Western Journal of Emergency Medicine: Integrating Emergency Care with Population Health
Incidence and Causes of Iatrogenic Hypoglycemia in the Emergency Department
- Author(s): Chittineni, Chaitanya
- Driver, Brian E.
- Halverson, Matthew
- Cole, Jon B.
- Prekker, Matthew E.
- Pandey, Vidhu
- Lai, Tarissa
- Harrington, Justin
- Zhao, Sean
- Klein, Lauren R.
- et al.
Published Web Locationhttps://doi.org/10.5811/westjem.2019.7.42996
Introduction: Hypoglycemia is frequently encountered in the emergency department (ED) and has potential for serious morbidity. The incidence and causes of iatrogenic hypoglycemia are not known. We aim to describe how often the cause of ED hypoglycemia is iatrogenic and to identify its specific causes.
Methods: We included adult patients with a chief complaint or ED diagnosis of hypoglycemia, or an ED glucose value of ≤70 milligrams per deciliter (mg/dL) between 2009–2014. Two independent abstractors each reviewed charts of patients with an initial glucose ≤ 50 mg/dL, or initial glucose ≥ 70 mg/dL with a subsequent glucose ≤ 50 mg/dL, to determine if the hypoglycemia was caused by iatrogenesis. The data analysis was descriptive.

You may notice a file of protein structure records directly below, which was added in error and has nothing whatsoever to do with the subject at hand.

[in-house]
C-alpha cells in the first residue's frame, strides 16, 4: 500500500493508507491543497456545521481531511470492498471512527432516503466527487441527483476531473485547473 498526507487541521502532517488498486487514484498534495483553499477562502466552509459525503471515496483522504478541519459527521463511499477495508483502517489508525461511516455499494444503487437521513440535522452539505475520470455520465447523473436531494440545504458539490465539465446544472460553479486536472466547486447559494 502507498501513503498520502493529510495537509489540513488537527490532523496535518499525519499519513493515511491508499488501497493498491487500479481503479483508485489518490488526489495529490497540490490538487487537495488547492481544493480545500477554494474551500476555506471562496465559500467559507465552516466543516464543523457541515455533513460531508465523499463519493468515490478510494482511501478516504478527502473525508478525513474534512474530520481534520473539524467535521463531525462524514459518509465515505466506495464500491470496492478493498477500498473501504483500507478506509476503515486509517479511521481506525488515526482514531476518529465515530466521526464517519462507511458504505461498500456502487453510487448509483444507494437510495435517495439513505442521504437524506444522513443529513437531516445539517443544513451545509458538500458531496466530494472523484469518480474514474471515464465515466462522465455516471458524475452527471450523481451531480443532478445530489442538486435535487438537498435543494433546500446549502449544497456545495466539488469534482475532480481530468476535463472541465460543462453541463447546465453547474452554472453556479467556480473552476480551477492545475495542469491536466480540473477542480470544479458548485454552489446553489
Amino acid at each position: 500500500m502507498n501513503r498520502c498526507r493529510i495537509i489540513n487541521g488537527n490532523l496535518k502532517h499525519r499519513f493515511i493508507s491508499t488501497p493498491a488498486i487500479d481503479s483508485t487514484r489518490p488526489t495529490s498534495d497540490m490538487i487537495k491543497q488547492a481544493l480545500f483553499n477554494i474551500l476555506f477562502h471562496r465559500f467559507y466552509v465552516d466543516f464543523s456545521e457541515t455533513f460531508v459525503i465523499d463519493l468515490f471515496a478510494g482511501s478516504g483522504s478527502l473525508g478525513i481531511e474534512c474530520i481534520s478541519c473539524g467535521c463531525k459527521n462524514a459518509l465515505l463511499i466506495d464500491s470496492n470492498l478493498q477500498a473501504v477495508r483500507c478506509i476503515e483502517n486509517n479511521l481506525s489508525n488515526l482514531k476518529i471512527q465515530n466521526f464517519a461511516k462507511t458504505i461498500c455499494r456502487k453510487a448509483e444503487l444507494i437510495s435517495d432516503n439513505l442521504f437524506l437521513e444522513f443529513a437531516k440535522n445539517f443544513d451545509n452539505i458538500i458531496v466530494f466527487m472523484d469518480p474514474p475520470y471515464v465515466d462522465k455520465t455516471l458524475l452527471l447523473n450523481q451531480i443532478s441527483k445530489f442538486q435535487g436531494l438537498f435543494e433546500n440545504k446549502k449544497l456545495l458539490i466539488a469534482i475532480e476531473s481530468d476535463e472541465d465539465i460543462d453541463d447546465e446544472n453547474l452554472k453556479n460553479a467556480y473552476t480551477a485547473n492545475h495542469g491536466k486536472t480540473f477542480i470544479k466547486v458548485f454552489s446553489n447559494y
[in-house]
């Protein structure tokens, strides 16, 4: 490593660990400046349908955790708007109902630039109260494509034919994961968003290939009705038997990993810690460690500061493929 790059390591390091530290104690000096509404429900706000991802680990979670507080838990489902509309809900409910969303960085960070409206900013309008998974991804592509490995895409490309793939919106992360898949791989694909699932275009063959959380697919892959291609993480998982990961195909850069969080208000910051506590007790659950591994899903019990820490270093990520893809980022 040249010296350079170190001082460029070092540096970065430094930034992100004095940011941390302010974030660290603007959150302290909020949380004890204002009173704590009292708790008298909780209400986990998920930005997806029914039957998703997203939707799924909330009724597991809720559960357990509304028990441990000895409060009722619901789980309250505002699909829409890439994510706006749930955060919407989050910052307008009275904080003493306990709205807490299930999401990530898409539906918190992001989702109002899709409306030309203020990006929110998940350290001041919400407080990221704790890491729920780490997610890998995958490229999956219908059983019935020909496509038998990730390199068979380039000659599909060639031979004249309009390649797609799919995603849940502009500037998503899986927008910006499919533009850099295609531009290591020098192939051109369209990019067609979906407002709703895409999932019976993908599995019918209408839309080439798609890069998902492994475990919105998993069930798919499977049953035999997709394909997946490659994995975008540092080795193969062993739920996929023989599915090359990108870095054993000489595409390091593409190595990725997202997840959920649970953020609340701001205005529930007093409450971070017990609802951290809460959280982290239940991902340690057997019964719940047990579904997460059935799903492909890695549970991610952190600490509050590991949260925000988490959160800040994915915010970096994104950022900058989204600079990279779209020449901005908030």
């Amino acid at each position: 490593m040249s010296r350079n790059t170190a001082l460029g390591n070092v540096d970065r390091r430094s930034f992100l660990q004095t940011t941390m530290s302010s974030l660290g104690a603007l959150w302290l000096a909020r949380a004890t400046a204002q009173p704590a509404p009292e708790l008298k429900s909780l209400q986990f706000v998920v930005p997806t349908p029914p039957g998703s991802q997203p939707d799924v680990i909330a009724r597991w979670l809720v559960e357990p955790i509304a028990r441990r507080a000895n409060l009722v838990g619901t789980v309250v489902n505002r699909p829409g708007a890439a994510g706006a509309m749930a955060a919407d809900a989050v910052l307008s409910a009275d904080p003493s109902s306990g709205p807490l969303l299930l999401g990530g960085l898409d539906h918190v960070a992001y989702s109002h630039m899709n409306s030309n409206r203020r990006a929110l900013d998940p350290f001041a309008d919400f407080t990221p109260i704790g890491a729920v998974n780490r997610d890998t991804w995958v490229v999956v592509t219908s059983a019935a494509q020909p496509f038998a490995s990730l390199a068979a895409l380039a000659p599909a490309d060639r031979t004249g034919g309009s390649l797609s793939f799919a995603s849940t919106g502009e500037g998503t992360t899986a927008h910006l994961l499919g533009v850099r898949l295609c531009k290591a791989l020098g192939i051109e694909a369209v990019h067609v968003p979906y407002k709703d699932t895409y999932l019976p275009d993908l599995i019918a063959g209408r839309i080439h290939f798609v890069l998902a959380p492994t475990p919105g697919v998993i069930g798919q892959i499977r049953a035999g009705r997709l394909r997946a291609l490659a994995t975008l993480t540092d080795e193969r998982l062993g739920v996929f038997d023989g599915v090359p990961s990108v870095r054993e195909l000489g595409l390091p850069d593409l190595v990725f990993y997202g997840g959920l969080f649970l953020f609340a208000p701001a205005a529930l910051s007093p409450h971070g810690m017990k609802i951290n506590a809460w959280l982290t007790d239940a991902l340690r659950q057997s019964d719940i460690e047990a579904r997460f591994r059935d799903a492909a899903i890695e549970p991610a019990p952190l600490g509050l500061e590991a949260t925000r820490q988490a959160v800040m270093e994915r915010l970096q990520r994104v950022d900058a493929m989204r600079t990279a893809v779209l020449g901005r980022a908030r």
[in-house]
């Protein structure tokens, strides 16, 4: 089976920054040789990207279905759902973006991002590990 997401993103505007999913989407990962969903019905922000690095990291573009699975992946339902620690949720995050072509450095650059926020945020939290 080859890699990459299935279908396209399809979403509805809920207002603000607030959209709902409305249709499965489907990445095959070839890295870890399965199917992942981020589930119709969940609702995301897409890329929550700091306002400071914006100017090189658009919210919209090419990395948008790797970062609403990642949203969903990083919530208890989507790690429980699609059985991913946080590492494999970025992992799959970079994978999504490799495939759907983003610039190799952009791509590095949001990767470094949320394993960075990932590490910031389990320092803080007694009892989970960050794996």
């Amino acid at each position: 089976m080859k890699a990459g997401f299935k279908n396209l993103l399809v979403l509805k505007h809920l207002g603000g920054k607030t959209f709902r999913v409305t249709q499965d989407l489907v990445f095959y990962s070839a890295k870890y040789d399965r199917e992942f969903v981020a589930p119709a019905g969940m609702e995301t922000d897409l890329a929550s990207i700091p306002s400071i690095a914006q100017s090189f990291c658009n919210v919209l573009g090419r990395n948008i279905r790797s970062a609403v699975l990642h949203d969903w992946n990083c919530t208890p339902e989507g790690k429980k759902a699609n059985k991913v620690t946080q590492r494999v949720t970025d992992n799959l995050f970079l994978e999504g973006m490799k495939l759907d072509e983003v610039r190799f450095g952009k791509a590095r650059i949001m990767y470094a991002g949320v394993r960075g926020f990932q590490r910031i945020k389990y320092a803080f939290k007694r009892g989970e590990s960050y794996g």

Results: We reviewed the charts of 591 patients meeting inclusion criteria. Of these 591 patients, 99 (17%; 95% confidence interval, 14-20%) were classified as iatrogenic. Of these 99 patients, 61 (61%) cases of hypoglycemia were caused by insulin administration and 38 (38%) were caused by unrecognized malnutrition. Of the 61 patients with iatrogenic hypoglycemia after ED insulin administration, 45 and 15 patients received insulin for hyperkalemia and uncomplicated hyperglycemia, respectively. One patient received insulin for diabetic ketoacidosis.
Conclusion: In ED patients with hypoglycemia, iatrogenic causes are relatively common. The most frequent cause was insulin administration for hyperkalemia and uncomplicated hyperglycemia. Additionally, patients at risk of hypoglycemia in the absence of insulin, including those with alcohol intoxication or poor nutritional status, should be monitored closely in the ED.